NOLA: Distilling the essence

Born on a bayou, emerging out of a swamp, frequently in the eye of a hurricane, situated between the mighty Mississippi River and Lake Pontchartrain, largely lying at or below the natural water table, wondering when the levees will break… (there are quite a few ideas for songs here already!). But, why would anyone visit, let alone live, in a place like New Orleans?

The French came here and lay the foundations for a Quarter. The Spanish came here and added to the architectural diversity. Creoles and Cajuns emerged here bringing their separate and unique influences on the diversity of Louisiana cuisine, amongst many other characteristics. Africans were brought here and contributed so much to a culture of celebration, emanating from Congo Square (now part of Armstrong Park). And, the British came here looking to expand an empire only to be defeated by the combination of a local bureaucrat and a pirate (Andrew Jackson and Jean Lafitte)!

Jazz music was born here, and exported to the rest of America and beyond as a young Louis Armstrong followed in the footsteps of his early mentors. It continues to thrive through virtuosity in the Preservation Hall, the clubs and bars throughout the city, and street musicians and marches.

The range of cuisine alone, from diners to fine dining, takes up many accompanying posts on this blog. From shrimp & grits to turtle soup, from crawfish etouffee to seafood gumbo, from boudin sausage to beignets… leave your mental recipe book behind because this is a whole new language!

How do you capture the essence of such a complex city of people, history, architecture, food, and music? And I haven’t even started on the quaint old streetcars on St Charles Avenue, Steamboat Nachez on the Mississippi, or the voodoo influences and iconic above-ground cemeteries, that include the tombs of notables such as Marie Laveau (the Witch Queen of New Orleans).

Well, I guess I need to sit down and think about that over a tipple of something special. The French Quarter just happens to be the home of the cocktail, with Sazerac being established in a pharmacy by Antoine Peychaud in 1838 on Royal Street. If I were to distil the essence of New Orleans perhaps that’s it right there in a glass! Just make sure you have an expert like my good friend Tom Seay (follower of this blog) to perform the ritual of creating your drink!

Until we speak again, New Orleans is a melting pot of influences, ideas, atmosphere and experiences, of cultures, a complex range of local cuisines, the birthplace of great musical traditions. Depending on your personal tastes and who you are it’s a friendly and welcoming place. You can take it or leave it, because essentially…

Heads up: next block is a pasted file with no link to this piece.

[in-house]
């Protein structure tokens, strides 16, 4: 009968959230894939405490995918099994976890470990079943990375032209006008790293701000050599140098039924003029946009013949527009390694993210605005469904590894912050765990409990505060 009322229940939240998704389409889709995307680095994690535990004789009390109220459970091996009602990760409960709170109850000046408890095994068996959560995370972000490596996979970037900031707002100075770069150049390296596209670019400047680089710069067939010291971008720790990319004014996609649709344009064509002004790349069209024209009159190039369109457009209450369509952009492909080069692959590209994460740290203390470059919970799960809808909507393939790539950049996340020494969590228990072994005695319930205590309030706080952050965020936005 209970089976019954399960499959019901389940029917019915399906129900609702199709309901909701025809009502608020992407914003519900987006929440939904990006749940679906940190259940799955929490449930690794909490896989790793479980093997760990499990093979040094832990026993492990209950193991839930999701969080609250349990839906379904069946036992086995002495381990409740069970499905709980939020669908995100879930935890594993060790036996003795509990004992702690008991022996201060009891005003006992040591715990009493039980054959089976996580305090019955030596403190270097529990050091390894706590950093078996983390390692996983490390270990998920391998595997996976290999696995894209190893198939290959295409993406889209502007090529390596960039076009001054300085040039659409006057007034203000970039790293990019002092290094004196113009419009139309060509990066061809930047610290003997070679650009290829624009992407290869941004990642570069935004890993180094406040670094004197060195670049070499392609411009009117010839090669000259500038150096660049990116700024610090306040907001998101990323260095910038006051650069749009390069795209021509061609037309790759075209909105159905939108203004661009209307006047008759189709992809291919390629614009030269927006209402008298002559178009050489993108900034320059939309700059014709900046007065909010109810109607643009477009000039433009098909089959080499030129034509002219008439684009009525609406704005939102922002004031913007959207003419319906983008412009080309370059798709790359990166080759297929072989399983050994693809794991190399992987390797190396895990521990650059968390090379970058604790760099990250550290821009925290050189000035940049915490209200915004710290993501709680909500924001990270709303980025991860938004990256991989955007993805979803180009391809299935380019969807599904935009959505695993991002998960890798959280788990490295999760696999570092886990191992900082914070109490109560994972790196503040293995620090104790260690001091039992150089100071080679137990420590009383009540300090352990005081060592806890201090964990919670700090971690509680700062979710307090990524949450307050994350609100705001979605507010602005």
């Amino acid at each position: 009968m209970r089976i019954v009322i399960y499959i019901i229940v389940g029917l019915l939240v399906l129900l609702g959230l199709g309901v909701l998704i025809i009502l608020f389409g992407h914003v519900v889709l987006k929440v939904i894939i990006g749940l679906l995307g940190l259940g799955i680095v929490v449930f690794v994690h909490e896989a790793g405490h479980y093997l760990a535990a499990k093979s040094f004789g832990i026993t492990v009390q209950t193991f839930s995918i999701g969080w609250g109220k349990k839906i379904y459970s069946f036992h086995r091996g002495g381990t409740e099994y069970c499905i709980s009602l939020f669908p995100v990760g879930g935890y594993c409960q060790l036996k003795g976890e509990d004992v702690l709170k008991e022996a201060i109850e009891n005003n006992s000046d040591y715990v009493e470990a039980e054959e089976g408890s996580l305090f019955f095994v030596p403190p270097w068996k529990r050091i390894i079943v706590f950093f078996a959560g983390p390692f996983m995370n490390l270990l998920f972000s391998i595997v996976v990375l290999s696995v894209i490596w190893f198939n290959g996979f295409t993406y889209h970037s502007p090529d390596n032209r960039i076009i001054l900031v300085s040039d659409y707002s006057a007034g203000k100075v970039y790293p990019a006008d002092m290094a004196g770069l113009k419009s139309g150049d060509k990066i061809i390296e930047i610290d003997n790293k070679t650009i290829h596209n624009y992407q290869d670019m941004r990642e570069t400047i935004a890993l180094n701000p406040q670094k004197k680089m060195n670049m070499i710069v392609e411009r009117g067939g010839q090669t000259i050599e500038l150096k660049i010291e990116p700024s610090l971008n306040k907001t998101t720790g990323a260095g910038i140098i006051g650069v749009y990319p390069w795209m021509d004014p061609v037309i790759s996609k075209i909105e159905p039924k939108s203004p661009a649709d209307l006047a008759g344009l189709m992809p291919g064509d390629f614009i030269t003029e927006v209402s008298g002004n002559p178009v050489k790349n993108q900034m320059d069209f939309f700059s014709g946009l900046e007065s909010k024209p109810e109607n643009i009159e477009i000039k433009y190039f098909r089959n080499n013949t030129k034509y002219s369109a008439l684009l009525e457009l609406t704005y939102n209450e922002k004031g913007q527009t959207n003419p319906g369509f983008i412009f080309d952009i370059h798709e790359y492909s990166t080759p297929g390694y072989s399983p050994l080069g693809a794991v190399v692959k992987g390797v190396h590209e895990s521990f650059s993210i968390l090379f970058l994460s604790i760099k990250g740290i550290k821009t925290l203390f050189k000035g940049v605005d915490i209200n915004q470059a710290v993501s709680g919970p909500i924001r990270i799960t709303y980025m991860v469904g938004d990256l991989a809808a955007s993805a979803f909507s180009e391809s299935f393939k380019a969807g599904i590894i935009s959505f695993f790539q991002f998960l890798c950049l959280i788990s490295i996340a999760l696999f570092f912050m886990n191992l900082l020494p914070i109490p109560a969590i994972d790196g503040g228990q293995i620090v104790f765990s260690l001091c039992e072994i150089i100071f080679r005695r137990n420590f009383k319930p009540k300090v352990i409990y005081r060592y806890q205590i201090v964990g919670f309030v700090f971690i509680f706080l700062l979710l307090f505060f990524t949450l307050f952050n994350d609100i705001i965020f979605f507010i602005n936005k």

Birth of the Cocktail

Once upon a time in 19th century New Orleans, a local pharmacist, Antoine Peychaud, created the first ever cocktail. I can only assume it was a quiet day for the business when he decided to create a unique strain of bitters, and to mix it with a range of ingredients most notably¬†Sazerac Cognac… and in that moment the Sazerac Cocktail was created.

Within ¬†no time the invention was celebrated in the aptly named Sazerac Bar in the Roosevelt Hotel, and it was soon to be found in it’s own Sazerac House on Royal Street. Fast forward some 170 years, on 2nd October 2019 the original cocktail celebrates the opening day of its new shrine on the corner of Canal and Magazine Streets

Sazerac House

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The original French Sazerac Cognac has been long since superceded by an American Sazerac Rye, but what exactly are you consuming before you eventually fall over?

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But, this shrine is not just a museum, it is also about to become the newest addition to the overall production line. Yours truly has signed the outside of the first barrel that will emerge from this new home… I only have 6 years to wait to taste it!

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Moving through this spacious well structured and informative museum leaves you with a strong sense of final purpose…

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Until we speak again, remember a few words of wisdom while indulging in this very moreish drop…

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